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How to Calculate Glomerular Filtration Rate

written by: Leigh A. Zaykoski•edited by: Leigh A. Zaykoski•updated: 2/26/2010

Doctors use a patient’s glomerular filtration rate to determine how well the kidneys are functioning. Learn how to calculate glomerular filtration rate and better understand how this calculation relates to your health.

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    Glomerular Filtration Rate

    Glomerular filtration rate is a measure of how well the kidneys are functioning. In someone with kidney disease, glomerular filtration rate indicates how far kidney function has declined. Doctors use this measurement in treating and monitoring cases of acute renal failure, chronic kidney disease, and end-stage renal failure.

    Normal glomerular filtration rate is 90 mL/min, with an increased risk for kidney disease if other risk factors for kidney disorders exist. These factors include high blood pressure, diabetes, family history and advanced age. The National Kidney Foundation indicates that a GFR of more than 90 with protein in the urine indicates stage one kidney disease. Stage two kidney disease causes a GFR of 60 to 89 mL/min. When GFR decreases to 30 to 59, mL/min, the patient has stage three kidney disease. Stage four kidney disease results in a GFR of 15 to 29. A GFR of less than 15 mL/min indicates renal failure, with hemodialysis or a kidney transplant required to filter wastes out of the blood and preserve the patient’s life.

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    How to Calculate Glomerular Filtration Rate

    Doctors use several complicated formulas to calculate a person’s GFR. If you want to know how to calculate glomerular filtration rate, you’ll need several pieces of information. This information includes your age, race, gender, and serum creatinine level.

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    Creatinine Blood Test

    In order to know your serum creatinine level, you’ll need to have a blood test known as the basic metabolic panel. This blood test determines the levels of eight substances in the blood. These substances include potassium, sodium, calcium, glucose, chloride, carbon dioxide, blood urea nitrogen (BUN), and creatinine. BUN and creatinine are waste products that form during the breakdown of proteins in the body. When the kidneys function properly, they eliminate these waste products from the blood and prevent accumulation of harmful wastes. When kidney function decreases, the kidneys do not filter these waste products and they build up in the blood.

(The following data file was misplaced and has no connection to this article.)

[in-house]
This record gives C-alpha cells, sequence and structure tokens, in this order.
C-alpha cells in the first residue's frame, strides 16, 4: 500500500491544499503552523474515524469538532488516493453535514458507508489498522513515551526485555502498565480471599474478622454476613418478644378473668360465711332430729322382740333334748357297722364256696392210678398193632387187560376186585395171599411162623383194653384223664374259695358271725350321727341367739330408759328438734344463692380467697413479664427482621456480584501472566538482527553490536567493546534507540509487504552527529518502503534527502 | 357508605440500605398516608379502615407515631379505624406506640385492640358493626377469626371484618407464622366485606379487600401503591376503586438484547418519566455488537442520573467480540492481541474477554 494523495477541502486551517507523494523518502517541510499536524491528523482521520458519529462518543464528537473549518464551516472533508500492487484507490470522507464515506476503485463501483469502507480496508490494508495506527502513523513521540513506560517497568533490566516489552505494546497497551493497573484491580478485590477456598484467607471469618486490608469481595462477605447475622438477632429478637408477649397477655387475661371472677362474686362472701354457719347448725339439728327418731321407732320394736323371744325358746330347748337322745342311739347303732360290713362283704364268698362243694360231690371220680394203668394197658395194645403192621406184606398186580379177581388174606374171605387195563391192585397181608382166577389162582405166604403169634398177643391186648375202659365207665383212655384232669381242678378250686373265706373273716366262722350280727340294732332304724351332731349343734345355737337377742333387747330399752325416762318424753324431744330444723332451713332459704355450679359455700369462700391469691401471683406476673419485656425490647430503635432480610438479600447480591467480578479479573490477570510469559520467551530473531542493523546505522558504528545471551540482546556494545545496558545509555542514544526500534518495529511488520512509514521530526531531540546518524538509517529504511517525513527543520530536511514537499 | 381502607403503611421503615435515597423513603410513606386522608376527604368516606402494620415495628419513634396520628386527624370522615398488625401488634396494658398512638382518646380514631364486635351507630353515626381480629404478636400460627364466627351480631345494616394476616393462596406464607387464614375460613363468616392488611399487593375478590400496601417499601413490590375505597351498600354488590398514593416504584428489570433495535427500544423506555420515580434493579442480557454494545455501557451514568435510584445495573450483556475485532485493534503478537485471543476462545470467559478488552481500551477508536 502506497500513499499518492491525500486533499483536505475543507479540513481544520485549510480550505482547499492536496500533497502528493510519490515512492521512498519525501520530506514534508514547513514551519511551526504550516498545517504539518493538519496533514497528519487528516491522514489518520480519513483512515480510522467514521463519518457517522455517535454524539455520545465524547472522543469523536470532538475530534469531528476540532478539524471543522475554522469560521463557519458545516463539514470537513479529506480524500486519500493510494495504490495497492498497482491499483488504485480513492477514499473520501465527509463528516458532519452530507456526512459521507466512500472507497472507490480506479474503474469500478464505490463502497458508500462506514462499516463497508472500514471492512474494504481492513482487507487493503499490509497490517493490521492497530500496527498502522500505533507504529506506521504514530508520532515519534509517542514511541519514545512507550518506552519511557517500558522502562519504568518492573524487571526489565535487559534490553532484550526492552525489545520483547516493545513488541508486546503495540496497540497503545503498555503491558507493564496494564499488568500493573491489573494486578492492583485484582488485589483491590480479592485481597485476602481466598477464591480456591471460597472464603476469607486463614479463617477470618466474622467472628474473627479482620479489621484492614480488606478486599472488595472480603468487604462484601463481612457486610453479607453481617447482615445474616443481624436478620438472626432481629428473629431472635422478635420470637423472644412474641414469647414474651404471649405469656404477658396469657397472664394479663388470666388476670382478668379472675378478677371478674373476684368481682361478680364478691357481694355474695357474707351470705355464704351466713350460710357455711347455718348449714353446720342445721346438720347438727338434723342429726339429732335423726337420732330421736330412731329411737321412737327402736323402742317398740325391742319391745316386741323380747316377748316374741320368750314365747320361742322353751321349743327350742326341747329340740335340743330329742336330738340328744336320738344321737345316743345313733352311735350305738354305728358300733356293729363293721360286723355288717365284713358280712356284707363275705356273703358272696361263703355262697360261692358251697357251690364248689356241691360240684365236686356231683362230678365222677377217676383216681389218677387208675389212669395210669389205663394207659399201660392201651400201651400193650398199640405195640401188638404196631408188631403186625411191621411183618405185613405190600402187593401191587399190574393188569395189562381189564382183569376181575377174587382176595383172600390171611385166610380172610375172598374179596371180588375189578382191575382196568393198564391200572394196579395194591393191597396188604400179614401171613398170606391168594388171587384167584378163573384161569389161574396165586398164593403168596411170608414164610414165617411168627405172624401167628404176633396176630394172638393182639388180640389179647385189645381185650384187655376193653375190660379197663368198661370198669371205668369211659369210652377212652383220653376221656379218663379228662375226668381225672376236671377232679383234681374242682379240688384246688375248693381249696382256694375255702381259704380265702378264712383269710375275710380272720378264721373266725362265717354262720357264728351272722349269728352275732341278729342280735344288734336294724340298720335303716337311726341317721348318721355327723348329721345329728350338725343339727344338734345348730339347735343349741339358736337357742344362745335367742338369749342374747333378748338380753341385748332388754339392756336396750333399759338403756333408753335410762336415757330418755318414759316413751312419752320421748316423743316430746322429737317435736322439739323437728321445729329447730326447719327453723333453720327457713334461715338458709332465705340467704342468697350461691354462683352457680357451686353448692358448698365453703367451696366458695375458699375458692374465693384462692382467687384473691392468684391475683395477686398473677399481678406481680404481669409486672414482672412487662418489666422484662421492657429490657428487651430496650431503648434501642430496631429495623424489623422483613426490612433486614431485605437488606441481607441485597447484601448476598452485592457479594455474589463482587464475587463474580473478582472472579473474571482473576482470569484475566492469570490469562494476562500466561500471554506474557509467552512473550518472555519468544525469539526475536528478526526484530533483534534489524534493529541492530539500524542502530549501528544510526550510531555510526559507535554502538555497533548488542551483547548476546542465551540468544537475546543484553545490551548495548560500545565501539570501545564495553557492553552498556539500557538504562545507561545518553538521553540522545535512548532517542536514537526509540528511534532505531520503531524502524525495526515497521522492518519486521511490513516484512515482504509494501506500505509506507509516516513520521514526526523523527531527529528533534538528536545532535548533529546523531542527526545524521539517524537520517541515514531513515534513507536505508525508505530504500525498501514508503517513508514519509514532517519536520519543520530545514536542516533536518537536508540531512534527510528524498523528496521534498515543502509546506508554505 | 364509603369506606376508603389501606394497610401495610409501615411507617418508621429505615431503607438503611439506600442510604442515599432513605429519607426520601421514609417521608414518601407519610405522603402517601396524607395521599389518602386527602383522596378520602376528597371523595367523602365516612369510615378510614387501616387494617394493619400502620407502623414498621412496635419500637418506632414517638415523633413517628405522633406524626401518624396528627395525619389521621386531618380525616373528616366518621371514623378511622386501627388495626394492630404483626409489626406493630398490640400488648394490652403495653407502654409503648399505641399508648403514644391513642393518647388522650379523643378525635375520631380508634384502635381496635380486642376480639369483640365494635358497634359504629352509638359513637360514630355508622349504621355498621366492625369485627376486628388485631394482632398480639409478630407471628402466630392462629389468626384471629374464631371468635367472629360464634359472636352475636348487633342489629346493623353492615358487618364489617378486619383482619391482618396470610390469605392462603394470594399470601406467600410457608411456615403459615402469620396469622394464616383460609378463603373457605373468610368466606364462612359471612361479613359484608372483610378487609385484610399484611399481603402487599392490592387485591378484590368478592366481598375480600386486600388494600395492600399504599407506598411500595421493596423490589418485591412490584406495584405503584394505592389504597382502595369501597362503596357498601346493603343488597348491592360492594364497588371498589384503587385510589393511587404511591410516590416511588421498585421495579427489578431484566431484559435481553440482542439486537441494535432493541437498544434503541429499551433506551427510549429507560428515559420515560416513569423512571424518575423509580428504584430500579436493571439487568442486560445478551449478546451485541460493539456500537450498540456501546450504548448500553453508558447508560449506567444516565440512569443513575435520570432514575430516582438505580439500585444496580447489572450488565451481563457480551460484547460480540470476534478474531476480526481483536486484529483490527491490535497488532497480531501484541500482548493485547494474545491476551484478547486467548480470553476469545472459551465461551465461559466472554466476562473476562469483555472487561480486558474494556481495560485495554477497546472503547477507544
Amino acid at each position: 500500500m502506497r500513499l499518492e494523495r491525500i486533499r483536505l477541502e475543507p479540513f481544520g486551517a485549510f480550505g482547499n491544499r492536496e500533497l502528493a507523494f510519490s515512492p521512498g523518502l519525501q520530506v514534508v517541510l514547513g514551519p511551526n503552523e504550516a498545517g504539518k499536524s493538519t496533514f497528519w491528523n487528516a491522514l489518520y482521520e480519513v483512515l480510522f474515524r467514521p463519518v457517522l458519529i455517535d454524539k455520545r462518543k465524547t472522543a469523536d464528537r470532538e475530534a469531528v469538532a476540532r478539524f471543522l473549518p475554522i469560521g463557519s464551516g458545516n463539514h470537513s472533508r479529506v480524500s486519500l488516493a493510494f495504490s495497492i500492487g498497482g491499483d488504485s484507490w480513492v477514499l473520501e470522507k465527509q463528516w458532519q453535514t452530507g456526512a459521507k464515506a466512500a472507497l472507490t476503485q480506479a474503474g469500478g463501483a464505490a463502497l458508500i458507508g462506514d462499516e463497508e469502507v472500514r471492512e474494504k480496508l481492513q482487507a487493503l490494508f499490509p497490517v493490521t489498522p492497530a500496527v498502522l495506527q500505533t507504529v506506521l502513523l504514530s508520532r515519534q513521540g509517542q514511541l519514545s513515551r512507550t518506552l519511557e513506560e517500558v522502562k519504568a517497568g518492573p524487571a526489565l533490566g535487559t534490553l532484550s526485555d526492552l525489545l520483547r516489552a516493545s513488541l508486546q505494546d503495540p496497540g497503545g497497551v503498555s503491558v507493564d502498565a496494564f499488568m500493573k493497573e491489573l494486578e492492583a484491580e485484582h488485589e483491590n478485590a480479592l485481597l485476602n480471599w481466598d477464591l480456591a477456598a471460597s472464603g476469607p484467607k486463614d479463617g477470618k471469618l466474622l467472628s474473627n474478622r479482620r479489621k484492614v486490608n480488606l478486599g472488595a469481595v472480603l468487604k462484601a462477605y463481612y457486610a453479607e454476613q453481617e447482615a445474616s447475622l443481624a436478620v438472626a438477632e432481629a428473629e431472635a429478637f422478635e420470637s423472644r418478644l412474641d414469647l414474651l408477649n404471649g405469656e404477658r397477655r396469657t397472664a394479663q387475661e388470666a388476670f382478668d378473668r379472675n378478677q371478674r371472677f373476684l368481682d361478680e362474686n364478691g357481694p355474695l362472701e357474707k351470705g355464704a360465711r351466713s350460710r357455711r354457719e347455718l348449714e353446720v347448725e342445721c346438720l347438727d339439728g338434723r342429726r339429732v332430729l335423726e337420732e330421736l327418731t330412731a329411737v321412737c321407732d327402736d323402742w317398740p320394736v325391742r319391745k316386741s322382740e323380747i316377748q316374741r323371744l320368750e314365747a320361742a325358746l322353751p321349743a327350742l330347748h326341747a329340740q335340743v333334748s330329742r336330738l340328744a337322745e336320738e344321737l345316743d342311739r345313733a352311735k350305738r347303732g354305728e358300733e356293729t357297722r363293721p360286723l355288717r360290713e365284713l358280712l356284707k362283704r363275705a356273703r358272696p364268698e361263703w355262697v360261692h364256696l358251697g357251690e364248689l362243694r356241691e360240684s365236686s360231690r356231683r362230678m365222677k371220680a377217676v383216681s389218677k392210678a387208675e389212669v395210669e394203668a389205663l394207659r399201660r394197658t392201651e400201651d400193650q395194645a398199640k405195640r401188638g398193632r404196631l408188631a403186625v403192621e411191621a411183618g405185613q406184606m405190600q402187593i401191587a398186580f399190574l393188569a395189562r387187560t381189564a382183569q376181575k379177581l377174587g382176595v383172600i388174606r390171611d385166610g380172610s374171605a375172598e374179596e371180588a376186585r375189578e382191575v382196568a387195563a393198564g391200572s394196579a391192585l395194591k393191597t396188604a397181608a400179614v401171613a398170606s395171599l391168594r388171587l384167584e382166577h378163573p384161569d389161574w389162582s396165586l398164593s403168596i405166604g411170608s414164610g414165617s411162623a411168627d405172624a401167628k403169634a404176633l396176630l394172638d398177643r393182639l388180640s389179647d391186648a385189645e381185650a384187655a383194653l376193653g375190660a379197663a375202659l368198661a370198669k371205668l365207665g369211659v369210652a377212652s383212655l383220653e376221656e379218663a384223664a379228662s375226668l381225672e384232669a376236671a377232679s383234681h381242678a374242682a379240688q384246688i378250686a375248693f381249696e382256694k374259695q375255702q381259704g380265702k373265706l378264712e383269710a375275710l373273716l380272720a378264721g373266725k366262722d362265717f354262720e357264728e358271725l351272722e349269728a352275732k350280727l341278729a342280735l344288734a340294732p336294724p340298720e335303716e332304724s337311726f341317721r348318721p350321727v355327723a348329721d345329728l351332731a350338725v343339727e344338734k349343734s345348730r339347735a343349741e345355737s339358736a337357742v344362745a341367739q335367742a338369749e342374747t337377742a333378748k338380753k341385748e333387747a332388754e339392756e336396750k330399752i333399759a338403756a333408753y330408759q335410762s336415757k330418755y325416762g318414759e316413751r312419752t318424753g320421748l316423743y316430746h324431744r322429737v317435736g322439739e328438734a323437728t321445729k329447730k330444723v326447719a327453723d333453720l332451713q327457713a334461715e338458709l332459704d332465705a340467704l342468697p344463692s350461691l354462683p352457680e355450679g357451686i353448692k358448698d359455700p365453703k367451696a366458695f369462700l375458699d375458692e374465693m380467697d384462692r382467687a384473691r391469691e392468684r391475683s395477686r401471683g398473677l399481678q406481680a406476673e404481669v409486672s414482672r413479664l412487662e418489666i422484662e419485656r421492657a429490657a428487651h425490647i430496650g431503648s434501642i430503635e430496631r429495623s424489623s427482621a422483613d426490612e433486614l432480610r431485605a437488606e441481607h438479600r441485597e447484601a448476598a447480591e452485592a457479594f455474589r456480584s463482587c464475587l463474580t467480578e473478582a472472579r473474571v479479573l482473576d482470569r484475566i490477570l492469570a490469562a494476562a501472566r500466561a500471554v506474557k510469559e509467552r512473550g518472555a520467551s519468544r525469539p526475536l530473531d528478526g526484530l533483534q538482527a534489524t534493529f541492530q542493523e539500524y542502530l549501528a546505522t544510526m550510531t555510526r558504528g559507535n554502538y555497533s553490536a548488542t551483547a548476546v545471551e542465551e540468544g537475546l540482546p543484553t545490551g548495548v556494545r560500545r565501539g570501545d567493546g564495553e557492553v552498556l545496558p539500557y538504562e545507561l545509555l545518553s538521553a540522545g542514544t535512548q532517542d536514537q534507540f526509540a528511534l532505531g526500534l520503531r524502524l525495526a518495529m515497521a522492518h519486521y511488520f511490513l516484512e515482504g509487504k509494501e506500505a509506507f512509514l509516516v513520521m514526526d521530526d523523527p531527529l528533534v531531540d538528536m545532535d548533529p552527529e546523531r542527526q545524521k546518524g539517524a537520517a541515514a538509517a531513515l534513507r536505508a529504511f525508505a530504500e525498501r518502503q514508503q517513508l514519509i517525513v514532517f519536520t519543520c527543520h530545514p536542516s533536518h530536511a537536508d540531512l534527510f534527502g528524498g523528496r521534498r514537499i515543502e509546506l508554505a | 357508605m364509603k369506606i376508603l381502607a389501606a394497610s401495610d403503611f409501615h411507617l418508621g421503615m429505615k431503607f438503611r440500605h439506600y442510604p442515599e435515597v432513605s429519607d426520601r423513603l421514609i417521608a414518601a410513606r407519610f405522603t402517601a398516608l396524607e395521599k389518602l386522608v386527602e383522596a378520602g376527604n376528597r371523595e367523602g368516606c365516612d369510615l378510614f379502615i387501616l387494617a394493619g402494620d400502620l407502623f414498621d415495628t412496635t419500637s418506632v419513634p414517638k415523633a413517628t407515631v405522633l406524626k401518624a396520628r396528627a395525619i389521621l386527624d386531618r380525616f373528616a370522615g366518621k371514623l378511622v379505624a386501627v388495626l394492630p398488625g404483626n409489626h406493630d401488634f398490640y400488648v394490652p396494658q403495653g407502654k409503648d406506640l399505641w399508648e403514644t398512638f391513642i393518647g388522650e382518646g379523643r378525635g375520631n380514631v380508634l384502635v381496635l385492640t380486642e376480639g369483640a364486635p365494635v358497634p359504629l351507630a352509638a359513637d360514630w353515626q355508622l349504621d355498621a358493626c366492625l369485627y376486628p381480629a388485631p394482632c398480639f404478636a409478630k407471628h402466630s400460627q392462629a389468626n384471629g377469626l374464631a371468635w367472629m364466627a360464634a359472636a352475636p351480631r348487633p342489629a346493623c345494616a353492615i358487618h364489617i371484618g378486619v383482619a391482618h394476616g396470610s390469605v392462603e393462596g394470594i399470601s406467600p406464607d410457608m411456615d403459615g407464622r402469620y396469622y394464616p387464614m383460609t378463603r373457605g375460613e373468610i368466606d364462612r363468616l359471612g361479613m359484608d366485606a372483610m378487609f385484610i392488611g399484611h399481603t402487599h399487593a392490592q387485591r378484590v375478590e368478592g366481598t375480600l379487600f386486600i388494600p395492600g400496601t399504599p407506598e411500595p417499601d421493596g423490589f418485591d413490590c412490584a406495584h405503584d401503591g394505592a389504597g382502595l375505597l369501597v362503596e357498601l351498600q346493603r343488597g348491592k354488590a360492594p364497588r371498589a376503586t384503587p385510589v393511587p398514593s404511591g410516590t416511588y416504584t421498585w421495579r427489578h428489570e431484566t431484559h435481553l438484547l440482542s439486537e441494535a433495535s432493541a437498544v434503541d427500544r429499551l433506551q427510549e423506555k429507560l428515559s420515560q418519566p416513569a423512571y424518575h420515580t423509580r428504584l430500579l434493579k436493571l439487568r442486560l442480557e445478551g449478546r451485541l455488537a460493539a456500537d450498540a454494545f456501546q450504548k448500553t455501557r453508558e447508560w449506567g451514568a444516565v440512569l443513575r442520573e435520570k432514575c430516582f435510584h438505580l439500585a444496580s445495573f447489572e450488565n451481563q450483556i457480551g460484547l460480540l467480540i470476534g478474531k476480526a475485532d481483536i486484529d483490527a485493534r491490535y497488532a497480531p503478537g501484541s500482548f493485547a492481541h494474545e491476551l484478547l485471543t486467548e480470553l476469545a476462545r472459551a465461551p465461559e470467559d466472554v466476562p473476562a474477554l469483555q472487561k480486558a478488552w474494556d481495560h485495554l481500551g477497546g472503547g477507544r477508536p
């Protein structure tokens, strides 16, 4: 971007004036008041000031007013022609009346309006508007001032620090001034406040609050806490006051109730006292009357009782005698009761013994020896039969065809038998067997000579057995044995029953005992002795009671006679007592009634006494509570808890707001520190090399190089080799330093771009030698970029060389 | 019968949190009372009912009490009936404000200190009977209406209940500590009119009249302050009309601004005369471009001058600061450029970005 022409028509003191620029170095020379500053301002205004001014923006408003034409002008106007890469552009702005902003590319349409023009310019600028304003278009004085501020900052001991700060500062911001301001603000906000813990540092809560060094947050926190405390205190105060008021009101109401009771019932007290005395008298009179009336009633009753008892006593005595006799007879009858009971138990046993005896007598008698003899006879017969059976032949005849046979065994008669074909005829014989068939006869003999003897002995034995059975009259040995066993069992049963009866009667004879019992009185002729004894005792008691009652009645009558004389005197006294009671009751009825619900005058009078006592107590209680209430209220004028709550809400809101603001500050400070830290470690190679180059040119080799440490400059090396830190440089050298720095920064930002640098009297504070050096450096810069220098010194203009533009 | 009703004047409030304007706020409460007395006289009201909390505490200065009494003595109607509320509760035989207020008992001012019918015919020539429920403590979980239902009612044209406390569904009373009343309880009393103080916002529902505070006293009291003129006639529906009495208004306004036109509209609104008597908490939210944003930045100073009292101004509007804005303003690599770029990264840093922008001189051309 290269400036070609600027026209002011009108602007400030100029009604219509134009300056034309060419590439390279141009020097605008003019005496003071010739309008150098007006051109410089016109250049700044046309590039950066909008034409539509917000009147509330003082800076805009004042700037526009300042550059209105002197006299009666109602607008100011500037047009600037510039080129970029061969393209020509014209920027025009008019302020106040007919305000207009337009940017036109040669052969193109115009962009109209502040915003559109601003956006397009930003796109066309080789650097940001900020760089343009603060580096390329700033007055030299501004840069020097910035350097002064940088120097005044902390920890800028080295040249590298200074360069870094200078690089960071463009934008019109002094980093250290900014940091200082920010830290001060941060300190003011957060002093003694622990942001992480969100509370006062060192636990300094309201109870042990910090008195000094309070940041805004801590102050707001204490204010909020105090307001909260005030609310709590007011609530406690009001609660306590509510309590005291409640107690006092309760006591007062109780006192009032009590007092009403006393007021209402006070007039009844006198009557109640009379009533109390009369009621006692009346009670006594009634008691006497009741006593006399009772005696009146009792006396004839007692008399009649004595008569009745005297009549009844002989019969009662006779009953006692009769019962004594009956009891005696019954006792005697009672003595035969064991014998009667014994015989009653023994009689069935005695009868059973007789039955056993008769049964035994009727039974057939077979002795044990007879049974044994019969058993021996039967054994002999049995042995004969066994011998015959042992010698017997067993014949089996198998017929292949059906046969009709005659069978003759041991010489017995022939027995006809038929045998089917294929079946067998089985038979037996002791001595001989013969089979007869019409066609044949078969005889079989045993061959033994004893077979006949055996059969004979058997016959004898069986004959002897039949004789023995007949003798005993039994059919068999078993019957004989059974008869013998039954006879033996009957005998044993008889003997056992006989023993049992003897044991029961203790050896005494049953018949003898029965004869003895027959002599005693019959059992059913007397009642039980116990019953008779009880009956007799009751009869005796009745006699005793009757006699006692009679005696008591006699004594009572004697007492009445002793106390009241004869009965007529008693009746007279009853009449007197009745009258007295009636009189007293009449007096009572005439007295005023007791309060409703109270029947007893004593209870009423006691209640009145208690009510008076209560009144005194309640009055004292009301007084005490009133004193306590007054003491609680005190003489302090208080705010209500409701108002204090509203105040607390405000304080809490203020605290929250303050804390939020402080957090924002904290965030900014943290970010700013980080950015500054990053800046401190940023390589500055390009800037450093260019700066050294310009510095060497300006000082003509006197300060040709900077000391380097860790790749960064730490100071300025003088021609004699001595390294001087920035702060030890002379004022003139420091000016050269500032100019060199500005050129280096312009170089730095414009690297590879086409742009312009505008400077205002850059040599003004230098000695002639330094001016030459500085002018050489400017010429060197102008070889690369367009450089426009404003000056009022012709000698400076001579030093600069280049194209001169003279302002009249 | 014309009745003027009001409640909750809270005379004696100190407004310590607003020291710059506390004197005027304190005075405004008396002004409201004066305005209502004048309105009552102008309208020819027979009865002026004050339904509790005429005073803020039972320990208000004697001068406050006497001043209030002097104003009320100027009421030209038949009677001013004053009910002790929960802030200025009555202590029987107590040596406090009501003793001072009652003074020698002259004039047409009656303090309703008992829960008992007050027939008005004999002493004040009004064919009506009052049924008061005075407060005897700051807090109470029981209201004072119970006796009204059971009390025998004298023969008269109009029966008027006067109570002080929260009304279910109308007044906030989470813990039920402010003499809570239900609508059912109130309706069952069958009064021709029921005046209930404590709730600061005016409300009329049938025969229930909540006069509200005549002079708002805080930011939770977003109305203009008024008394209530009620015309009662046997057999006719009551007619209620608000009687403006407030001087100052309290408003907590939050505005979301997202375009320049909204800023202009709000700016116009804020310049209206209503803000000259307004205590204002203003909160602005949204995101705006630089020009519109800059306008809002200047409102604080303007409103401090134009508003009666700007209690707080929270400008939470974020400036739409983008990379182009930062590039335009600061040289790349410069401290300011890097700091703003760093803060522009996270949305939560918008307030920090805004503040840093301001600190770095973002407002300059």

The National Institutes of Health reports that normal serum creatinine levels range from 0.8 to 1.4 mg/dL. As these levels increase, glomerular filtration rate decreases.

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    How to Increase GFR

    If your doctor determines that you have kidney disease, a renal diet and other treatments may help improve your kidney function and increase your glomerular filtration rate. The renal diet restricts the intake of foods that make the kidneys work harder or result in the buildup of waste products in the blood. Your doctor will work with you to develop a diet plan that matches your condition. Someone with stage one kidney disease may not need any dietary restrictions, while someone with renal failure has to restrict the intake of fluids, sodium, phosphorus, potassium and protein.

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    Effects of Low GFR

    As your glomerular filtration rate decreases, you may begin to feel ill. As creatinine and other waste products accumulate in the blood, they cause fatigue, itchy skin, nausea, vomiting, and other effects. Your kidneys may not maintain normal fluid and electrolyte balances in the body, leading to swelling of the extremities and feelings of malaise.

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    References

    National Kidney Foundation: Glomerular Filtration Rate

    National Institutes of Health: Creatinine - Blood